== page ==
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by: Rich Miller - Tuesday, July 10, 2012

They are powerful numbers: More than 18,000 acres burned, 32,000 residents forced to evacuate, and nearly 350 homes destroyed. The Waldo Canyon fire outside Colorado Springs is now under control, but not before leaving its mark as one of the most destructive in the state’s history.

It’s a long way from the sagebrush to Bay City, Mich., but that’s where DICE Corp.’s Disaster Recovery Center geared up to help any clients threatened by the Waldo wildfire and others in the region. DICE software is used to monitor thousands of homes and businesses in the Colorado Springs area.

“Having accounts in an area that could, at any time, be in jeopardy on a large scale … will cause intense management issues at the monitoring centers located in non-affected areas,” the company said in an email statement. “Part of the preparation we did on behalf of the recent Colorado evacuations was to make our Disaster Recovery Center available to receive signals from any of our clients if the [fire] was affecting their normal day-to-day businesses. In doing so, it provided an advanced storm mode, if you will, in which case the extra signal activity is removed from the center’s inbound circuits, which is really an expansion of capacity and services to the center.”

Melissa Courville, head of marketing and communications for DICE, said there were clients in the Colorado Springs area that did turn to the company’s DR center for assistance, but she was not at liberty to disclose who they were or to what extent they were affected.

Courville said the situation served as a reminder of when the company provided backup for a central station that was destroyed during Hurricane Katrina until it was able to rebuild.

“I’m humbled to say it was my first opportunity to step up as an emergency operator to dispatch,” she said. “To us it is only natural to offer our assistance, as we have done always and continue to do so.”
 

by: Rich Miller - Tuesday, July 3, 2012

For central stations wondering if they’ll ever be part of ASAP to PSAP, there was good news from ESX 2012: Progress continues to be made.

Show attendees got an update on the protocol at a seminar led by Mark McCall of United Central Control, Glenn Schroeder of the Security Network of America, Pam Petrow and Anita Ostrowski of Vector Security, and Melissa Courville of DICE Corp.

While ASAP might not be advancing fast enough to satisfy everyone in the industry, the panelists in Nashville listed a number of bullet points that detailed the gains. Among them:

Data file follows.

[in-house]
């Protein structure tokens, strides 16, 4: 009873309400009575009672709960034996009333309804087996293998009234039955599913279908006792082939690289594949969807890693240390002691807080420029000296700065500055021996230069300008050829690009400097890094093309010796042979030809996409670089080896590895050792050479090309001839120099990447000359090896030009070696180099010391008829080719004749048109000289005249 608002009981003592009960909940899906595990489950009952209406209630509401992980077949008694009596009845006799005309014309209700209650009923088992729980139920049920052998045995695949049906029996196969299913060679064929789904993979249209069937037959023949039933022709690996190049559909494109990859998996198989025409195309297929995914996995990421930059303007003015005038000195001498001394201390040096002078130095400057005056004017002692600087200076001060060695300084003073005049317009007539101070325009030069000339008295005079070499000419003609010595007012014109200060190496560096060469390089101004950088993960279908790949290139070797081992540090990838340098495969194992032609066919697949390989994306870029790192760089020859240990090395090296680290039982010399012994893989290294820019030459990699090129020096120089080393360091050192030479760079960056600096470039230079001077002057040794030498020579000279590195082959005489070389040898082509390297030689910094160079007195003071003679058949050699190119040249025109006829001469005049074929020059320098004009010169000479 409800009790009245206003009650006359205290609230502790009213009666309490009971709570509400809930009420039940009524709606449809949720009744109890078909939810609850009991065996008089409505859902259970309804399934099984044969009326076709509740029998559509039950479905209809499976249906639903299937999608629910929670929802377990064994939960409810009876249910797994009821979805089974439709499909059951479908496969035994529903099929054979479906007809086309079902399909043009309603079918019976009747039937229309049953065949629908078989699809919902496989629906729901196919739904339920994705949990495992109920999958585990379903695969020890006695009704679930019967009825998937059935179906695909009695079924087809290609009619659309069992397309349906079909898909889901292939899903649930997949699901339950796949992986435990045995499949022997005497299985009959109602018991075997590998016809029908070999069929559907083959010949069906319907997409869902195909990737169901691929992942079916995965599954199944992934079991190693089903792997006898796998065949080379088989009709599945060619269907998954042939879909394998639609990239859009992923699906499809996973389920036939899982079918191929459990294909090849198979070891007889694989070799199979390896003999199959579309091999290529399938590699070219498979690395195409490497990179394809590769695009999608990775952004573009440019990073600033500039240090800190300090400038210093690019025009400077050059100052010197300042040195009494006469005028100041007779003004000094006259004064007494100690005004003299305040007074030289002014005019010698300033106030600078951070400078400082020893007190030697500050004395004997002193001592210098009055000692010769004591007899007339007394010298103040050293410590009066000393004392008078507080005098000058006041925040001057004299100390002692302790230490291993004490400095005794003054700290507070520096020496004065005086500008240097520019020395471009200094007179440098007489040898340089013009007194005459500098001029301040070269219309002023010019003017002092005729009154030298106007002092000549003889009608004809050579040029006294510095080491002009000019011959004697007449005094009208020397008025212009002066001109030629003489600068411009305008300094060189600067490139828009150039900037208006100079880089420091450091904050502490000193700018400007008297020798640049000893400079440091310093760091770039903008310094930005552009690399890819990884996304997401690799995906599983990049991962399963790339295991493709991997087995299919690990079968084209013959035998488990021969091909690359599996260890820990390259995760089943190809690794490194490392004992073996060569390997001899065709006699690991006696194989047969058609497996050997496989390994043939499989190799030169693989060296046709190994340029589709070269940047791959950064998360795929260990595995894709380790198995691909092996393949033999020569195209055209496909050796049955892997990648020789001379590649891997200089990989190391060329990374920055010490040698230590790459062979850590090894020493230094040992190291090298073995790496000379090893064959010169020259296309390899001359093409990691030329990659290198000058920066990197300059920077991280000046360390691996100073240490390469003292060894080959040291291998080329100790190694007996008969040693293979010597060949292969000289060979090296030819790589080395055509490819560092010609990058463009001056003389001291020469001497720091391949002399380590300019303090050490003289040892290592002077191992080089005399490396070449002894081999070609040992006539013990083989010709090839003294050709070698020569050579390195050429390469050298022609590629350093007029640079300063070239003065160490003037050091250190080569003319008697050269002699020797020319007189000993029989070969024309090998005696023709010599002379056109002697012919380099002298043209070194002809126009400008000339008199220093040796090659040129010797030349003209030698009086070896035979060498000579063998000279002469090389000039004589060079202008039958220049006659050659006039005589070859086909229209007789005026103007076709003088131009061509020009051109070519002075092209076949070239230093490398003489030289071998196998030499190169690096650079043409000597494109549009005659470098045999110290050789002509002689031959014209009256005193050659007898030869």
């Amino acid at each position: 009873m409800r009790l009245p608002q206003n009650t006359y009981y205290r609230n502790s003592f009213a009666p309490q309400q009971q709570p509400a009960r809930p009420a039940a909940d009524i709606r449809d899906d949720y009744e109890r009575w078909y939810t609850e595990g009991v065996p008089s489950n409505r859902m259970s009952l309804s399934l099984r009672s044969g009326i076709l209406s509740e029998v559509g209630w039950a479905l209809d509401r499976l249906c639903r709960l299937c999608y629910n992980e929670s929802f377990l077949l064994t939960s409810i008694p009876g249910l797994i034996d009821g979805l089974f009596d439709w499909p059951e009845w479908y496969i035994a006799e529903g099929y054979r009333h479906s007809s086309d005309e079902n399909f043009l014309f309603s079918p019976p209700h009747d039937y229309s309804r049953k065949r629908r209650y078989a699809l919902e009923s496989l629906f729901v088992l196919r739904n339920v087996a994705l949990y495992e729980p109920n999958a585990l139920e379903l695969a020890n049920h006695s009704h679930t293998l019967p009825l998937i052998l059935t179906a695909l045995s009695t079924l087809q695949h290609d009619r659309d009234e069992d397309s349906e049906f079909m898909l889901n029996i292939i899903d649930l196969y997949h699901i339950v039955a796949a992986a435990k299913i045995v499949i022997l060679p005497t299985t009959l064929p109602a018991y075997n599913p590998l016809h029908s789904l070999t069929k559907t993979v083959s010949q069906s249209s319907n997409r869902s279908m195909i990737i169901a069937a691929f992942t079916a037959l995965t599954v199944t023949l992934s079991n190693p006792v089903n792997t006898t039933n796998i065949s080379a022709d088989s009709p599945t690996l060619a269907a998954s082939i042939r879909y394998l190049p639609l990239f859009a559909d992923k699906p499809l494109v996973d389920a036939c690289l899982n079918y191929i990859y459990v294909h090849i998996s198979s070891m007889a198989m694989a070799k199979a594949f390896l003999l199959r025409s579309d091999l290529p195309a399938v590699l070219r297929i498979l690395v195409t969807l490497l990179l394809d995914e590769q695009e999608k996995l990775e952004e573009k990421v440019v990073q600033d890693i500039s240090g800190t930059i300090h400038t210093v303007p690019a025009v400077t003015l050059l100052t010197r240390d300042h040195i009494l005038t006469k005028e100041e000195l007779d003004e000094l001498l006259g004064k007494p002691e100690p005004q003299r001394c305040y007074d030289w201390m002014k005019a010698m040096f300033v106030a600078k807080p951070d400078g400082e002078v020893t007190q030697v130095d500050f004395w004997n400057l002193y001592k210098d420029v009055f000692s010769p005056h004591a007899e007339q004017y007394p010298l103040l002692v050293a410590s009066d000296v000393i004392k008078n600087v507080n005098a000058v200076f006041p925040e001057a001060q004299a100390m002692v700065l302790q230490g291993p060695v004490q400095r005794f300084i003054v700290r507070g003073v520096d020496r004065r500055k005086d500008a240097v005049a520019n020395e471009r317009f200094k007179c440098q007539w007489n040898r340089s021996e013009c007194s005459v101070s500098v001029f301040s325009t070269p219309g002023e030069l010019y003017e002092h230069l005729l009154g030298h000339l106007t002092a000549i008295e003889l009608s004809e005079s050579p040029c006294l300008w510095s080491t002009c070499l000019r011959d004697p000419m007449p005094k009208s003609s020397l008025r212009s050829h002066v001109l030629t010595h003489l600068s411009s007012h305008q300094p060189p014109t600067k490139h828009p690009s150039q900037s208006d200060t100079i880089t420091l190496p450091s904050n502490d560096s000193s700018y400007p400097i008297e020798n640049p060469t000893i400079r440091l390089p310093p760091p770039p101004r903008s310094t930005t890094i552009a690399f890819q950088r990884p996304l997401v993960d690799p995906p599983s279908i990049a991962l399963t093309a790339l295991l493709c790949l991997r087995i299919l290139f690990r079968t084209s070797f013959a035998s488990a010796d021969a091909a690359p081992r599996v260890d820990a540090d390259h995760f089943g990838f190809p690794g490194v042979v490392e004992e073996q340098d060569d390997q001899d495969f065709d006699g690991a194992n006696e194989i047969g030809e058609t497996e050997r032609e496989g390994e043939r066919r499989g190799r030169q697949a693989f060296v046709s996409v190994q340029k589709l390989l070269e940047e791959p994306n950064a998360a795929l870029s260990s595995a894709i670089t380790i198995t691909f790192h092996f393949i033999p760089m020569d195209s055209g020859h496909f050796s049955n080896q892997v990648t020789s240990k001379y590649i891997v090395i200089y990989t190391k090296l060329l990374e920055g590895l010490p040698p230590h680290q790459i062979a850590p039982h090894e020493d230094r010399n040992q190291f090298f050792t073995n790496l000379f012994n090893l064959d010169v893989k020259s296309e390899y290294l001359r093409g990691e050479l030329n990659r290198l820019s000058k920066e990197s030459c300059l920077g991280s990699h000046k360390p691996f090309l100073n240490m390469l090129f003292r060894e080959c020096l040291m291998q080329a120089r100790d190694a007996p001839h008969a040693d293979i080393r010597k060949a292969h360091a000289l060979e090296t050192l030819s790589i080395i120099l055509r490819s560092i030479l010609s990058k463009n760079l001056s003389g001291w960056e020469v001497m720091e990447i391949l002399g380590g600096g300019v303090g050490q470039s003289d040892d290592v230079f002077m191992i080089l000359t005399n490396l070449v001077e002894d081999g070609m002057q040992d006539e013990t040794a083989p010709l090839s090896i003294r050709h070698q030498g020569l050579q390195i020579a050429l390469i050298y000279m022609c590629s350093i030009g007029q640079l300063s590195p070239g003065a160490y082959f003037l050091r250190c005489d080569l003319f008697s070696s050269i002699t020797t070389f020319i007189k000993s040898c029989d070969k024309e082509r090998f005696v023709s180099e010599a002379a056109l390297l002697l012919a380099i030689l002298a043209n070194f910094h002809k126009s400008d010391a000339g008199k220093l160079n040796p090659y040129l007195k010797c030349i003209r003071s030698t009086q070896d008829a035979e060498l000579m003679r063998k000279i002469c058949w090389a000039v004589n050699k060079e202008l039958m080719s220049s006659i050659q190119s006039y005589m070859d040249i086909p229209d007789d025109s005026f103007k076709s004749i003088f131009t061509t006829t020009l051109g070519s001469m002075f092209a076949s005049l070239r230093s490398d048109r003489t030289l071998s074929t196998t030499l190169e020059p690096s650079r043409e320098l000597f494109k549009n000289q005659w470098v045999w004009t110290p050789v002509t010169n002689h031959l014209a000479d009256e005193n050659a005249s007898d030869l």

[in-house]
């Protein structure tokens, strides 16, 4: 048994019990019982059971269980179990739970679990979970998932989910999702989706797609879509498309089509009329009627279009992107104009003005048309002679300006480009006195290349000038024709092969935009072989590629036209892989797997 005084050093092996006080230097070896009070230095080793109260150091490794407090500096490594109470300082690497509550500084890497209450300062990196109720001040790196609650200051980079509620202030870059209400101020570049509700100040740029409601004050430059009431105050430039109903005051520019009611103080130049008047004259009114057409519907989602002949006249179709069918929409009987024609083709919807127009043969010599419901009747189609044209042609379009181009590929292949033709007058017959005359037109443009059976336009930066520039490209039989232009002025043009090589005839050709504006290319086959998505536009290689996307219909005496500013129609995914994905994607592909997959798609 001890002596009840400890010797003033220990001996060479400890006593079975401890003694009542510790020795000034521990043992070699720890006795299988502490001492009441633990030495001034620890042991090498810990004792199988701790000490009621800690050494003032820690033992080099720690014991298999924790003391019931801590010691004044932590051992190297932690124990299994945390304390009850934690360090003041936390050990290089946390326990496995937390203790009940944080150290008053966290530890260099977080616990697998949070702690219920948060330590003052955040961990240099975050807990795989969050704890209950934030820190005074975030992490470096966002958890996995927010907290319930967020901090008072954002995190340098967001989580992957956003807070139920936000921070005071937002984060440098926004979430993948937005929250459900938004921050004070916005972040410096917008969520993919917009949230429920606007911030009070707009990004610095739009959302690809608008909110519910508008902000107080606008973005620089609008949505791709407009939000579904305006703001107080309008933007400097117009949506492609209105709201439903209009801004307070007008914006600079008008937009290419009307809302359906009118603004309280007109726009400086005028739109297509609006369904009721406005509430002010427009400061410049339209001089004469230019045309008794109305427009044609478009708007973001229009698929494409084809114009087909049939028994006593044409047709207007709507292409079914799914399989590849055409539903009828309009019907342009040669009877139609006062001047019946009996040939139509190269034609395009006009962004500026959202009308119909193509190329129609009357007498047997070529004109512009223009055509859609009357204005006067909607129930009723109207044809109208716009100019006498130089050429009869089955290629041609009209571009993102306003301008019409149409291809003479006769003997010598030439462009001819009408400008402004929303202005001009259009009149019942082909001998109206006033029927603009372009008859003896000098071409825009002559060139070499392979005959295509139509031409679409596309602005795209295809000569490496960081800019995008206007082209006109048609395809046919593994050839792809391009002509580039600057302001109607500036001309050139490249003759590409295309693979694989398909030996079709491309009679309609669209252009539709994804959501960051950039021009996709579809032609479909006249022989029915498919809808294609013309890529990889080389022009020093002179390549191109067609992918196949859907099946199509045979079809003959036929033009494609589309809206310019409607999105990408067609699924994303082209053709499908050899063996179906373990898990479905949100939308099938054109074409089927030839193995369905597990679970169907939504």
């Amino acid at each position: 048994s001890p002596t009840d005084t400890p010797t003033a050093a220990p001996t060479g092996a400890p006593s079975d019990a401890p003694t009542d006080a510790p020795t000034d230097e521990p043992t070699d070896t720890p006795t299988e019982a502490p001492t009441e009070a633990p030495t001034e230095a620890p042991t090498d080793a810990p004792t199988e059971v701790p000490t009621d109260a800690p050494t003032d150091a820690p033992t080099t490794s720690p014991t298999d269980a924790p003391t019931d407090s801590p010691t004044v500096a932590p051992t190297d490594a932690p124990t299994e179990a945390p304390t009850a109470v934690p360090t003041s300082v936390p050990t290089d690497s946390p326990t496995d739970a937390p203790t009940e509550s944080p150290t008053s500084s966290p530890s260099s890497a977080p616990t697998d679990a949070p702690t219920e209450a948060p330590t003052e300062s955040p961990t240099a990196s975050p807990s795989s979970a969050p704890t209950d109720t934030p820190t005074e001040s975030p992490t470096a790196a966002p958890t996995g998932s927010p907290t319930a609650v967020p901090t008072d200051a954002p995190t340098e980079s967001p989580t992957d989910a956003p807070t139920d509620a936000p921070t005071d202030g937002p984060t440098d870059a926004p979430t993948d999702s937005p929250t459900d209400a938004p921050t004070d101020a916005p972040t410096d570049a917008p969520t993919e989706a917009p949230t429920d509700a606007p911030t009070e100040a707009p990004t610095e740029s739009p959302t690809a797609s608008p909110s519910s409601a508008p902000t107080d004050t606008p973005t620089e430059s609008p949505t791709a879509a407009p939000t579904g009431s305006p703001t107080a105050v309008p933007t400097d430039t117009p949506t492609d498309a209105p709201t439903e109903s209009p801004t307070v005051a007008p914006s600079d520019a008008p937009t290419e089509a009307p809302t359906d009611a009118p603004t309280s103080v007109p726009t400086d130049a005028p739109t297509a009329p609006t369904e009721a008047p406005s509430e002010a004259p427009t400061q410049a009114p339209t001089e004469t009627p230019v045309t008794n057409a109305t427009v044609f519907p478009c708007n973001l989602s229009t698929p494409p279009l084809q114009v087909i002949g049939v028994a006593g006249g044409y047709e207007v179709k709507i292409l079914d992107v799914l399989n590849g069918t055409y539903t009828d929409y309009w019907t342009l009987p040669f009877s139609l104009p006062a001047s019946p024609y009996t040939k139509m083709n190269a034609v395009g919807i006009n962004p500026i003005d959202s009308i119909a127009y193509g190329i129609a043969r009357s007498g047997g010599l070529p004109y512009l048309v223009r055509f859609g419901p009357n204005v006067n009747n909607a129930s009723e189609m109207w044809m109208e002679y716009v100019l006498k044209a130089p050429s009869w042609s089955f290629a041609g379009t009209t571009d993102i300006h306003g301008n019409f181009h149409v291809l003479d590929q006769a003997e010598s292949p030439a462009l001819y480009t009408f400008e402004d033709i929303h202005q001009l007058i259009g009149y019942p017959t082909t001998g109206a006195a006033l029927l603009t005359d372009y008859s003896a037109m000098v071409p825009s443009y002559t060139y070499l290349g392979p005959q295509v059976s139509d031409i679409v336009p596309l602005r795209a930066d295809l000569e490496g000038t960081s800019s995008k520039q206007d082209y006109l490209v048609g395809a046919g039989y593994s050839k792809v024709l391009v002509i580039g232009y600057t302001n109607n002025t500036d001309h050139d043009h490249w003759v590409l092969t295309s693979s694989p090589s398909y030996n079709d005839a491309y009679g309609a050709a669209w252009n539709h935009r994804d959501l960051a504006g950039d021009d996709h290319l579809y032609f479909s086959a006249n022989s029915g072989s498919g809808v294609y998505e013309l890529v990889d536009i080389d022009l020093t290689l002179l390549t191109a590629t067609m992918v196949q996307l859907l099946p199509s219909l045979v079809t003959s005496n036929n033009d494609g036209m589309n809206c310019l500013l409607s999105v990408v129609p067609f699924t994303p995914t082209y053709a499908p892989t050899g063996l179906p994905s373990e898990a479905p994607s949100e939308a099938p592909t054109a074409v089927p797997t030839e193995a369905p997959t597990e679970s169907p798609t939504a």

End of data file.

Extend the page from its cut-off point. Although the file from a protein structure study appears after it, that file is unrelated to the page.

—A CSAA-owned message broker is up and running at the National Law Enforcement Telecommunications System (Nlets) facility in Arizona. The server acts as a scrubber for transmissions being forwarded from monitoring companies to public safety answering points.

—A trademark process has been completed to certify the ASAP name and logo.

—ANSI version 3.3 of the protocol is currently live in Richmond, Va., and it is scheduled to go online in other pilot project locations by the end of the year.

—ASAP leaders have expanded their outreach to the PSAP community in 2012, with presentations to groups including the Texas Police Chiefs Association and the Los Angeles Sheriff’s Department.

The three municipalities involved in the pilot project—Richmond, Va., York County, Va., and Houston—are scheduled to be joined soon by Tempe, Ariz., and James City County, Va. On the monitoring side, Alarm Detection Systems and ADT are in line to join pilot participants Vector Security, UCC and Monitronics.

McCall, director of information technology and facility security officer at UCC, told the seminar audience that central stations planning to become part of ASAP may find that the requirements “are a little bit more than what your operation is used to now.”

“Remember what we’re connecting to,” he said, referring to Nlets. “We’re connecting to the same network that every police department, every fire department and every emergency agency is connected to. Nlets is responsible for the integrity of that network, and for us as an industry to play in their sandbox, we have to meet their security requirements.”